# Electromagnetic Induction

## How Generators and Motors Use Electromagnetic Induction

Electromagnetic Induction, according to Merriam-Webster, is "the induction of an electromotive force in a circuit by varying the magnetic flux linked with the circuit." Electric generators use electromagnetic induction through Faraday’s law of induction, which states, “…by spinning a wire coil in a magnetic field at a constant rate can create an oscillating emf.” Generators transform mechanical energy into electrical energy. Motors, on the other hand, transform electrical energy to mechanical energy by passing a current, created by the magnetic force applied by a magnetic field, through a wire coil in a magnetic field, causing the wire coil to spin.

## Electromagnetism In Life

Television

Electromagnetism is used to make televisions display an image. Magnets inside television sets allow them to work and display a picture. A cathode ray tube streams electrons towards the television screen. Without electromagnets, these electrons would travel straight into the television and hit it only in a specific spot. This would not produce a full picture. Strong electromagnets in the cathode ray tube's neck redirect these electrons towards the top, bottom, left, and right sides of the tube and screen. When the electrons strike the screen, an image is produced by a special coating on the inside of the screen that glows when the stream of electrons strikes it.

Computers

Computers use electromagnets to store information and save data to the hard drive. A hard drive saves data by small embedded magnetized pieces of metal. The data begins as computer language, with only digits, such as 0s and 1s. When you save something to the hard drive of the computer, the electrical force running through the computer causes these magnetized pieces to save the information by changing the digits into a pattern that is then embedded in the hard drive. When this information needs to be retrieved, the pattern on the hard drive is converted by the same electrical force and decoded into usable information. This is also why magnets can wipe out the hard drive of computers.

Microphone

A microphone is a sound amplifier which operates as a speaker working in reverse. A microphone makes use of magnet fields, electrical fields, and electromagnets. The most common microphone is the Dynamic Microphone which uses electromagnets. The electromagnets are found in the voice coil. These electromagnets in the microphone are composed of cylinders of iron wrapped around and around in an insulated wire. A permanent magnet surrounds the voice coil. Sound waves from your voice make the diaphragm of the microphone move or vibrate. These vibrations or movements move the permanent magnet, which surrounds the voice coil, to move back and forth on its axis. Since the permanent magnet moves back and forth and creates a magnetic force, the magnetic field in the cylinders of iron changes. The magnetic field change creates an electrical current which flows in the wire wrapped around the magnet. The electrical current varies with the sound and produces an induced current, or audio signal, which can be picked up by a listener or recording equipment.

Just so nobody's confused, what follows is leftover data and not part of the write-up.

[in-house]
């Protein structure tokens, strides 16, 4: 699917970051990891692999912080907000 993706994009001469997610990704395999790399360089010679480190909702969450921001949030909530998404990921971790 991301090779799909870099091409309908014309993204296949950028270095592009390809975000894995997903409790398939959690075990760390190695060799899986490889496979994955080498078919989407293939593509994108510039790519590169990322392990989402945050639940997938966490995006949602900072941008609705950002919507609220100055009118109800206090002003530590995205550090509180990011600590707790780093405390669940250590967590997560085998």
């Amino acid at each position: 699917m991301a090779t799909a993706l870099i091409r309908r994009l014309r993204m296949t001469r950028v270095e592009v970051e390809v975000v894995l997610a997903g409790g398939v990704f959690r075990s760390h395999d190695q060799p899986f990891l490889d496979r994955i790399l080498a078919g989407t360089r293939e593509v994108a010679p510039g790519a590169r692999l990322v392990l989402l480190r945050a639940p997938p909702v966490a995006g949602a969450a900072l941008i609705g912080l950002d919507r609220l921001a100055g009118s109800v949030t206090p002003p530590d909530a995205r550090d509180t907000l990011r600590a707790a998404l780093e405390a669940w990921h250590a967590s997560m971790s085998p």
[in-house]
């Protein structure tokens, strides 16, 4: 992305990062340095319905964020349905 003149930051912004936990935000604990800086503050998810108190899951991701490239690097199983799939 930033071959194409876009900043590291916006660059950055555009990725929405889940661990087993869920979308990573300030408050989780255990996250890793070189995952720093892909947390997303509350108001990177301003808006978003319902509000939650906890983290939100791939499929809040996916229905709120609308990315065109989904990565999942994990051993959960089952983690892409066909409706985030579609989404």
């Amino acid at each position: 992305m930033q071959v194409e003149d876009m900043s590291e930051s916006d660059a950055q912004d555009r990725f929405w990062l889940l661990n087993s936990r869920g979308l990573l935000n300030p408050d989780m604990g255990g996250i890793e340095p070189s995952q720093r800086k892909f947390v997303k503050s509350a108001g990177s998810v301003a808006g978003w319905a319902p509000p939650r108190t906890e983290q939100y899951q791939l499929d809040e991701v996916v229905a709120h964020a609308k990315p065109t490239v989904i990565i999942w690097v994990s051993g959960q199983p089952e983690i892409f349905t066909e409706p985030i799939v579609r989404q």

VCR Tapes

Though considered obsolete, VCR tapes (Video Cassette Recorder) use electromagnetism to store recorded videos and images. Before technology advanced and DVD players were created, a VCR and VCR tapes could be found in almost every home. VCR tapes use electromagnetism to record sound and images. A VCR consists of recording heads, which are electromagnets, and a tape that has a thin layer of iron oxide on the surface. The recording heads on the tape attract particles of metal onto the tape in patterns which the television signals produce. As the signals create this pattern and change in direction and strength, the magnetic field also changes. The tape is pulled past the recording heads. Different positions along the tape are magnetized following different directions and strengths that the pattern produces. The heads of the tape record the electrical signals and store the recorded video and images.

Telephone

A telephone, a common used item, uses electromagnetism to function. The use of electromagnetism is primarily in the earpiece of the telephone. A telephone conversation involves converting the sound waves made by the person speaking into varying electric currents. The varying currents travel along the telephone tower's wire to the other person's receiver. The electromagnet and the permanent magnet in the telephone's earpiece receive these varying currents. They both are attached to a disk. The variation of the currents makes the electromagnet vary in magnet strength. The inconstant magnetic force produced by the electromagnet attracts the permanent magnet and causes the disk to vibrate. This vibration causes sound waves to be produced that closely resemble the original sound waves. The person's voice is then heard on the other end and can continue the conversation, which causes the process to repeat.

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